Our next Fellowship starts today with Goodwill Industries International, the nation’s leader in job placement, expert in workforce training and development, and recipient of a $10 million Google.org grant in 2017. A team of seven Google.org Fellows, including software engineers and data scientists, will work in community-based Goodwill organizations across the United States—in cities like Austin, Kalamazoo and Louisville—to help Goodwill increase the impact of its vocational programs. When finished, these Goodwill organizations will have better insight into what works best in their job training programs to improve services for job seekers.

This program brings our people alongside our philanthropy to help nonprofits around the world achieve their missions. And the pilot showed us how much Googlers benefitted, too: they came back to Google with sharpened skills and a renewed outlook on their work. In Samantha’s words, ”As I'd hoped, my Fellowship opened my eyes and humbled me. What I didn't anticipate, however, is that I would come back to Google a stronger and more dedicated engineer. My work with Thorn reminded me that our mission as engineers is not to simply build the newest and fastest technologies: our mission is to seek solutions to pressing problems no matter how daunting."

As the year unfolds, and dozens of Google.org Fellows complete their projects, we look forward to seeing what this idea—and 50,000 Googler hours—can accomplish.

A year of lessons learned from Google.org

At Google.org, we’re fortunate to work with some of the world’s best social innovators. In 2018, we donated over $240 million to nonprofits around the globe, and Googlers gave more than $56 million of their own money and 227,000 hours of volunteer time to great causes. As we start the new year, here are the most important lessons we learned from our work.

1. Ask bigger questions, and test the answers.

To identify and fund innovative ideas, we ask “how might we” questions. For instance, along withGiveDirectly and USAID, we asked, “How do outcomes compare when we give people cash versus traditional (in-kind) aid?” We funded a first of its kind project testing the impact of cash transfers and a nutrition-focused (non-cash) intervention. While neither the traditional intervention nor a cost-equivalent cash transfer shifted nutrition metrics, a larger sized cash transfer did, and also impacted a number of economic indicators. We hope this study provokes greater discussion about the potential role of cash.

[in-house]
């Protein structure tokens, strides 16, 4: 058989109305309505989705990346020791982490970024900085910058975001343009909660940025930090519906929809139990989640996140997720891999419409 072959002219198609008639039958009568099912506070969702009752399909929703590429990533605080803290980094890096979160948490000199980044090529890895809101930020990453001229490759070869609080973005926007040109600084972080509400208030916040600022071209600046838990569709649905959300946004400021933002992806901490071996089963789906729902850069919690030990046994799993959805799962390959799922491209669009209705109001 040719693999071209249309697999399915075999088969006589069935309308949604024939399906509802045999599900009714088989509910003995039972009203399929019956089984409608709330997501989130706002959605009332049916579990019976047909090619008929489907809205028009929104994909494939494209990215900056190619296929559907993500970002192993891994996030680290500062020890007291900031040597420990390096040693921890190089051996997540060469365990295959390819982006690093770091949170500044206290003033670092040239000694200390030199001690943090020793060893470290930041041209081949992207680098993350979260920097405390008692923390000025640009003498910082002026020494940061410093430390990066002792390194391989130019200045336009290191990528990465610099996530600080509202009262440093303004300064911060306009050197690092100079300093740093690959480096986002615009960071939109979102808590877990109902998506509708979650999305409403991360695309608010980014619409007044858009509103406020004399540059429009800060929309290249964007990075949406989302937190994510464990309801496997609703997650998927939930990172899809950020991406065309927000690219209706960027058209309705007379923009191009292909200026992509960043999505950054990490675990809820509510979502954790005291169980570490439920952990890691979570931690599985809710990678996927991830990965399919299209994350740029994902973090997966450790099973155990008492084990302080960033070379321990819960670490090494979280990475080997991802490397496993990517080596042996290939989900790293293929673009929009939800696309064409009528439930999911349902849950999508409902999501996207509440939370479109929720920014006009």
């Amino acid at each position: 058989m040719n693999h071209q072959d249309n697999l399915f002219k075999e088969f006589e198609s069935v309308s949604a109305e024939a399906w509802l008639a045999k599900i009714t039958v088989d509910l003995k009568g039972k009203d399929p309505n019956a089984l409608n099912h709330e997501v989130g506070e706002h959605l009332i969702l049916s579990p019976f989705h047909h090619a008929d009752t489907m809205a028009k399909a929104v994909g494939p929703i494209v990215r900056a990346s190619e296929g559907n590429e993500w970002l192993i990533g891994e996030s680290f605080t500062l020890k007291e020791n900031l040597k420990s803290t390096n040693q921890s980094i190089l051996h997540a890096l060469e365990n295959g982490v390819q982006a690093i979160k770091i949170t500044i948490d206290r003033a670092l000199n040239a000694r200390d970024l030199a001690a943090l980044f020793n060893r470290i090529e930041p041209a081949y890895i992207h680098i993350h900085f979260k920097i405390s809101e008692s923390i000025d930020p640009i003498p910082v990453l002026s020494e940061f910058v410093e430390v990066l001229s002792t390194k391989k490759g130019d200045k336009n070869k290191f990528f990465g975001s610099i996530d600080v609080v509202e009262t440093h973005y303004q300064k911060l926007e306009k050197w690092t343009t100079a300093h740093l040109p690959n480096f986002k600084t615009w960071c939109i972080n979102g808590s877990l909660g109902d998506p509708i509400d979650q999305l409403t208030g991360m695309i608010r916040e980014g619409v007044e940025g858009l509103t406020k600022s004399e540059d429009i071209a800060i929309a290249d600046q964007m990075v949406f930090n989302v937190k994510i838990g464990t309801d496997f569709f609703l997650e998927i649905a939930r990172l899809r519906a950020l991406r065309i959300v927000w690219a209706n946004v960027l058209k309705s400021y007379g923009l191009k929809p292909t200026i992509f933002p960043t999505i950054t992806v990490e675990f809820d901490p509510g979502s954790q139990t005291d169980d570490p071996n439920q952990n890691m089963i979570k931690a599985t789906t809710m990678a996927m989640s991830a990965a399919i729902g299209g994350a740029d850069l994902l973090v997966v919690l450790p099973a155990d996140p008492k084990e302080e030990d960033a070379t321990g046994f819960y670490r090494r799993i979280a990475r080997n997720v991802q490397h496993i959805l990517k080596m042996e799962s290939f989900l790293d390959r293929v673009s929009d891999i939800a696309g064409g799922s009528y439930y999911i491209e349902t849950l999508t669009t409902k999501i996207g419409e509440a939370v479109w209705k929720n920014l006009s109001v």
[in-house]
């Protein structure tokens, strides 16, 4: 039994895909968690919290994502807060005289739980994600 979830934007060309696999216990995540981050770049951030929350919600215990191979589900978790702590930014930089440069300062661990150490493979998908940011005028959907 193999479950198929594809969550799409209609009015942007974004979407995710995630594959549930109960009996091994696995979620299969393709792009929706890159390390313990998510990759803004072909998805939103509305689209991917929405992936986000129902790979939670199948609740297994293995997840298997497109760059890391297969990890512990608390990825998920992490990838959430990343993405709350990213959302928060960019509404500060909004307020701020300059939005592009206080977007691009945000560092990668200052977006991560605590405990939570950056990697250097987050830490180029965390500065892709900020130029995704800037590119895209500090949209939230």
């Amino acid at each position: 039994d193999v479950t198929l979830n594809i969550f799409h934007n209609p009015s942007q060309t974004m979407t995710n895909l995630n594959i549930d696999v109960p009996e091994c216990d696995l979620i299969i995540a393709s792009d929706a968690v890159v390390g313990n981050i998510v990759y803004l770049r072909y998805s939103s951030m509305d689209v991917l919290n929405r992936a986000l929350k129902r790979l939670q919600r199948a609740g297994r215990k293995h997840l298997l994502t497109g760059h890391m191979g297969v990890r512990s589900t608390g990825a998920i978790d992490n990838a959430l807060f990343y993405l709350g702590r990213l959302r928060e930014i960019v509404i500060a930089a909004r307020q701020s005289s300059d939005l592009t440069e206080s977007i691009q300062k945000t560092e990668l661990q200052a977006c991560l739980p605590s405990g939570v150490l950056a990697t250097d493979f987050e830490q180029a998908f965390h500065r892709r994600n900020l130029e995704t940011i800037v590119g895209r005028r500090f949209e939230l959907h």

We’ve supported with many other organizations and think tanks which are asking tough questions that can impact how we address pressing issues, like the future of work. We funded research analyzing how demographic change is driving automation, and how an economy with an aging population can sustain growth. With The Workers Lab, NDWA and The New School, we’re looking at studies to test new ways to help today’s workers, such as benefits which aren’t tied to a specific employer, a tax benefit to helpcaregivers become more financially secure and pooling resources to help gig workers.

2. Googlers have huge potential to amplify community work.

In 2018 we connected Google engineers with dozens of local nonprofits, particularly in communities where they live and work. Each time Googlers and our grantees come together, we can test the impact of introducing people with certain technical skills to people who have expertise in issues that impact communities, like disaster response. As a result, we can deploy smarter solutions faster.

Several devastating fires hit very close to our California home in November. Google.org sent 18 Google volunteers to support with Information Technology Disaster Resource Center (ITDRC) to repair wifi connections and capture aerial and street-level imagery to help evaluate the damage. In 2018, more than 20 Google employees, working alongside The Last Mile, prepared incarcerated individuals for successful re-entry into the workforce, specifically helping the organization expand its coding curriculum to juvenile facilities. And in London, Googlers inspired students from Color in Tech to get excited about technology and computer science through hands-on AR/VR and robotics exhibits.